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Stephen J. A. Ward is James E. Burgess Professor of Journalism Ethics in the School of Journalism and Mass Communication at the University of Wisconsin-Madison. In addition, he is Director of the school’s Center for Journalism Ethics and its web site, http://ethics.journalism.wisc.edu. He is also the founding chair of the Ethics Advisory Committee of the Canadian Association of Journalists. Ward is the author of the award-winning The Invention of Journalism Ethics: The Path to Objectivity and Beyond (2006), Ethics and the Media: An Introduction and Global Journalism Ethics (2011), and co-editor of Media Ethics Beyond Borders: A Global Perspective (2010).
Table of Contents
Introduction: Media Ethics as Global
Stephen Ward, University of Wisconsin-Madison
Section One: Media ethics worldwide
1. Why Media Ethics Still Matters
Nick Couldry, Goldsmiths, University of London
2. Universals and Differences in Global Journalism Ethics
Thomas Hanitzsch, Patrick Lee Plaisance, and Elizabeth A. Skewes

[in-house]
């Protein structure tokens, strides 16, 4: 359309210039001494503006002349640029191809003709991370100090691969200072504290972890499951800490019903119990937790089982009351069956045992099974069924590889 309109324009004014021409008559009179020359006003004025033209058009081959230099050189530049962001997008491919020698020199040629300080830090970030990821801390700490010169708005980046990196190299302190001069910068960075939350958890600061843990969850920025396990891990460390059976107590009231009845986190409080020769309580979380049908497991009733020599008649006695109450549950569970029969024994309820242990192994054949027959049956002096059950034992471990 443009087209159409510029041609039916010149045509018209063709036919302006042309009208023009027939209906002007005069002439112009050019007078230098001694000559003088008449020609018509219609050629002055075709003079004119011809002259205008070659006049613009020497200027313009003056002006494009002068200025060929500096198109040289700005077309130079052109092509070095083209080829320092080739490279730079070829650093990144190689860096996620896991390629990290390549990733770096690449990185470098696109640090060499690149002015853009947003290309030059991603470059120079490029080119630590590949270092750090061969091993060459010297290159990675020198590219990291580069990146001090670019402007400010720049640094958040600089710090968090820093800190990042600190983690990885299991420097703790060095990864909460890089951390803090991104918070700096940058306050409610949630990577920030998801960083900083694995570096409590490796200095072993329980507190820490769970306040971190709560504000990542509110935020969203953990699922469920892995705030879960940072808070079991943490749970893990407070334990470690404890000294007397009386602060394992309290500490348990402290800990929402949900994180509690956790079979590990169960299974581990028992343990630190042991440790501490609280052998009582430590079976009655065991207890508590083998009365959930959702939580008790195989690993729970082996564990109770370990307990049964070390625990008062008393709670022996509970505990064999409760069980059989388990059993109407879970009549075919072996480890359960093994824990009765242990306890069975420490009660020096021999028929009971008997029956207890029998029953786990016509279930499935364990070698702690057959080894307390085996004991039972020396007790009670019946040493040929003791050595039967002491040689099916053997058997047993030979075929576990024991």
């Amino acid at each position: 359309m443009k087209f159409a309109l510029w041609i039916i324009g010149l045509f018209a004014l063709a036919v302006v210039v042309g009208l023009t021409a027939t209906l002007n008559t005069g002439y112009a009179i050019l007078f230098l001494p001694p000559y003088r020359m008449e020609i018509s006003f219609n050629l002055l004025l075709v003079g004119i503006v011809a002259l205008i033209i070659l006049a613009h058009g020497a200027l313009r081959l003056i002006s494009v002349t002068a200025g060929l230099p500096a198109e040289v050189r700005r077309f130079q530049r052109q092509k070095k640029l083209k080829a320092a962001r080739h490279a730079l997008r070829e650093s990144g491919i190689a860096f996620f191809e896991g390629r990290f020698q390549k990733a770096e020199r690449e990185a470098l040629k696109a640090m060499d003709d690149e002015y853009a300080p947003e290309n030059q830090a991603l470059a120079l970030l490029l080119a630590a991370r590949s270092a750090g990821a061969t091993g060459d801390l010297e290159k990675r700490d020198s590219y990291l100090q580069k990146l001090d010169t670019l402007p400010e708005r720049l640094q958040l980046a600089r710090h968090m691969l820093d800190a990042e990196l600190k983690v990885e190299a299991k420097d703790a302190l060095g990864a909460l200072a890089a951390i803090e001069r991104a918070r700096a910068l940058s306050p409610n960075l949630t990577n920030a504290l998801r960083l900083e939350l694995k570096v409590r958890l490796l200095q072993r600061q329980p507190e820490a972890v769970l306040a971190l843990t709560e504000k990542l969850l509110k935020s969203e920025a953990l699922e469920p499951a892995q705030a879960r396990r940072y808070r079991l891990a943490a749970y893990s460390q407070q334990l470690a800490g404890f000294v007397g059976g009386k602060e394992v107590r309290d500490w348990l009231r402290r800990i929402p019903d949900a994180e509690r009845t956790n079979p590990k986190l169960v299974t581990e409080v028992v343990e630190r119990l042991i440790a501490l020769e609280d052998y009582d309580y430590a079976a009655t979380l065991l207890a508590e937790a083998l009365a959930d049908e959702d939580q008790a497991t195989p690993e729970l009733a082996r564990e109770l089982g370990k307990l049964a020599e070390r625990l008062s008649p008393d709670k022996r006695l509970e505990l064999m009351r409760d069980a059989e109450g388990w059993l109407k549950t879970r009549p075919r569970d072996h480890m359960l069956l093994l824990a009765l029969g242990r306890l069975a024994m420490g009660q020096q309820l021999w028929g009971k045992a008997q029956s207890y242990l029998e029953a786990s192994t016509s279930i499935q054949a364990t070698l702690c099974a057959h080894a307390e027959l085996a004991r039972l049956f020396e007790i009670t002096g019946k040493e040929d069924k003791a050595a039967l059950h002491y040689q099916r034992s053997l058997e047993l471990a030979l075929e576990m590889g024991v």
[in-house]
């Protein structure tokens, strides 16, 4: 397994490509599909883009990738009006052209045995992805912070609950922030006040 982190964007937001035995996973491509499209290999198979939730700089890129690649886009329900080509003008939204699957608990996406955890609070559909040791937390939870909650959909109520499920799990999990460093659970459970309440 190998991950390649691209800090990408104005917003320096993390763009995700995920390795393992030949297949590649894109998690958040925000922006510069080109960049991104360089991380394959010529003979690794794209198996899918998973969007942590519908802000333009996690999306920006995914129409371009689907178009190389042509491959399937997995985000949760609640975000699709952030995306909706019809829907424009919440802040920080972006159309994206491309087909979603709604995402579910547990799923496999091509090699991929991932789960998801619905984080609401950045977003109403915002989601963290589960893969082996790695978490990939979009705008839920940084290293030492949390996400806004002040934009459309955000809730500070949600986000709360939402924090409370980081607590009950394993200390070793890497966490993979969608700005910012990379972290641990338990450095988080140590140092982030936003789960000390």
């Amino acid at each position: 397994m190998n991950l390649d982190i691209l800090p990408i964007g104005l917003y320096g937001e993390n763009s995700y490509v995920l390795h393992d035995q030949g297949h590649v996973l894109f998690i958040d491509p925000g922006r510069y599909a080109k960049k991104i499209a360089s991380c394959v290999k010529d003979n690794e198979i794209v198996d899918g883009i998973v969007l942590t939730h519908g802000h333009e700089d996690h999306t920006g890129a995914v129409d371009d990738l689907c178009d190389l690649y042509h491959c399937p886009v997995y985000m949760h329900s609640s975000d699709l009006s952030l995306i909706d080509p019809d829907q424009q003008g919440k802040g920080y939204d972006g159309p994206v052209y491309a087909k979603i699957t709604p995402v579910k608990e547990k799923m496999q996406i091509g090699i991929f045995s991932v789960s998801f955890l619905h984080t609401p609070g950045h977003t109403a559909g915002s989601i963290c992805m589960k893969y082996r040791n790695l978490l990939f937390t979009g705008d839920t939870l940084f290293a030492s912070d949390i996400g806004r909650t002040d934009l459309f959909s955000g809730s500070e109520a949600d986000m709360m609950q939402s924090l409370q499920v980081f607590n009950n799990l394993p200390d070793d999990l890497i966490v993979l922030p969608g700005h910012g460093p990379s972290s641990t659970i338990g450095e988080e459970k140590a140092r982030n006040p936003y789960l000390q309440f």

3. The Only Way is Ethics: The Role of the Journalist in Reporting International Conflicts
Howard Tumber, City University, London
4. Global Journalism Networks: Funding and Ethical Hurdles
Brant Houston, University of Illinois
Section Two: Media and diverse public spheres
5. Contextual Ethics and Arab Mass Media
Ralph Berenger & Mustafa Taha, American University in Sharjah, UAE
6. From Journalism Ethics to an Ethics of Citizenship: Evidence from Colombia
Hernando Rojas and Tim Macafee, University of Wisconsin-Madison
7. Media Ethics in a New Democracy: South African Perspectives on Freedom, Dignity and Citizenship
Herman Wasserman, Rhodes University, South Africa
8. Democratization by Boilerplate: National Media, International Norms, and Sovereign National Building in a Post-War Liberia
Jo Ellen Fair, University of Wisconsin-Madison
Section Three: Global issues
9. The Role of Global Media in Telling the Climate Change Story
Sharon Dunwoody and Magda Konieczna, University of Wisconsin-Madison
10. Ethics of Global Disaster Reporting: Journalistic Witnessing and Objectivity
Karin Wahl-Jorgensen, Cardiff School of Journalism and Mervi Pantti, University of Helsinki
11. Affective Expertise: The Journalism Ethics of Celebrity Sourcing
Katherine Bell, University of Washington, Seattle
12. Global Media Ethics, Justice, and Indian Journalism
Shakuntala Rao, State University of New York, Plattsburgh
Section Four: Theoretical foundations
13. Global Media Ethics? Issues, Requirements, Challenges, Resolutions
Charles Ess, Aarhus University, Denmark
14. Global Ethics and the Problem of Relativism
Clifford Christians, University of Illinois-Urbana
15. Global Media Ethics: Utopian or Realistic?
Stephen J. A. Ward, University of Wisconsin-Madison